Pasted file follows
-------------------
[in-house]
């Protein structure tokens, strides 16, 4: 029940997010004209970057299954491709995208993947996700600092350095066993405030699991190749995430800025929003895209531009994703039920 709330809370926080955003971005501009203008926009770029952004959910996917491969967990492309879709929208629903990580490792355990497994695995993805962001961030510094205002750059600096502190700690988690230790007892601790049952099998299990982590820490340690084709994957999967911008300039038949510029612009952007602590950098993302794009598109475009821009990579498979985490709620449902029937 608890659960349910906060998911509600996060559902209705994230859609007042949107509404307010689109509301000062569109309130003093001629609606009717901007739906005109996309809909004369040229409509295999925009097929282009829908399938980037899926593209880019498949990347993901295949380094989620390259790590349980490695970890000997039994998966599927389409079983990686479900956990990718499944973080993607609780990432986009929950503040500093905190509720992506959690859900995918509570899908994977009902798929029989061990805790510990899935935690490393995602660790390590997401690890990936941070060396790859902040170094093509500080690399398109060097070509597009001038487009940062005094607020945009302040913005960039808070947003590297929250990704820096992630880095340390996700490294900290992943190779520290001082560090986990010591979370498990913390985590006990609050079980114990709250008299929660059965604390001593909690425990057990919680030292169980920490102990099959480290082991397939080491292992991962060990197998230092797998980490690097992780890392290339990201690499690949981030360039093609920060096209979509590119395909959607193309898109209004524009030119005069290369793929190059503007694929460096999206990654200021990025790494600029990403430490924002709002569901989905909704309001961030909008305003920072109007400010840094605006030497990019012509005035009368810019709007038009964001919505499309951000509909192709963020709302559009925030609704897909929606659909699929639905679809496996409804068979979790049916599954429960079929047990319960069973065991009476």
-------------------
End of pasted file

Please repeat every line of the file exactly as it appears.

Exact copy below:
[in-house]
């Protein structure tokens, strides 16, 4: 029940997010004209970057299954491709995208993947996700600092350095066993405030699991190749995430800025929003895209531009994703039920 709330809370926080955003971005501009203008926009770029952004959910996917491969967990492309879709929208629903990580490792355990497994695995993805962001961030510094205002750059600096502190700690988690230790007892601790049952099998299990982590820490340690084709994957999967911008300039038949510029612009952007602590950098993302794009598109475009821009990579498979985490709620449902029937 608890659960349910906060998911509600996060559902209705994230859609007042949107509404307010689109509301000062569109309130003093001629609606009717901007739906005109996309809909004369040229409509295999925009097929282009829908399938980037899926593209880019498949990347993901295949380094989620390259790590349980490695970890000997039994998966599927389409079983990686479900956990990718499944973080993607609780990432986009929950503040500093905190509720992506959690859900995918509570899908994977009902798929029989061990805790510990899935935690490393995602660790390590997401690890990936941070060396790859902040170094093509500080690399398109060097070509597009001038487009940062005094607020945009302040913005960039808070947003590297929250990704820096992630880095340390996700490294900290992943190779520290001082560090986990010591979370498990913390985590006990609050079980114990709250008299929660059965604390001593909690425990057990919680030292169980920490102990099959480290082991397939080491292992991962060990197998230092797998980490690097992780890392290339990201690499690949981030360039093609920060096209979509590119395909959607193309898109209004524009030119005069290369793929190059503007694929460096999206990654200021990025790494600029990403430490924002709002569901989905909704309001961030909008305003920072109007400010840094605006030497990019012509005035009368810019709007038009964001919505499309951000509909192709963020709302559009925030609704897909929606659909699929639905679809496996409804068979979790049916599954429960079929047990319960069973065991009476």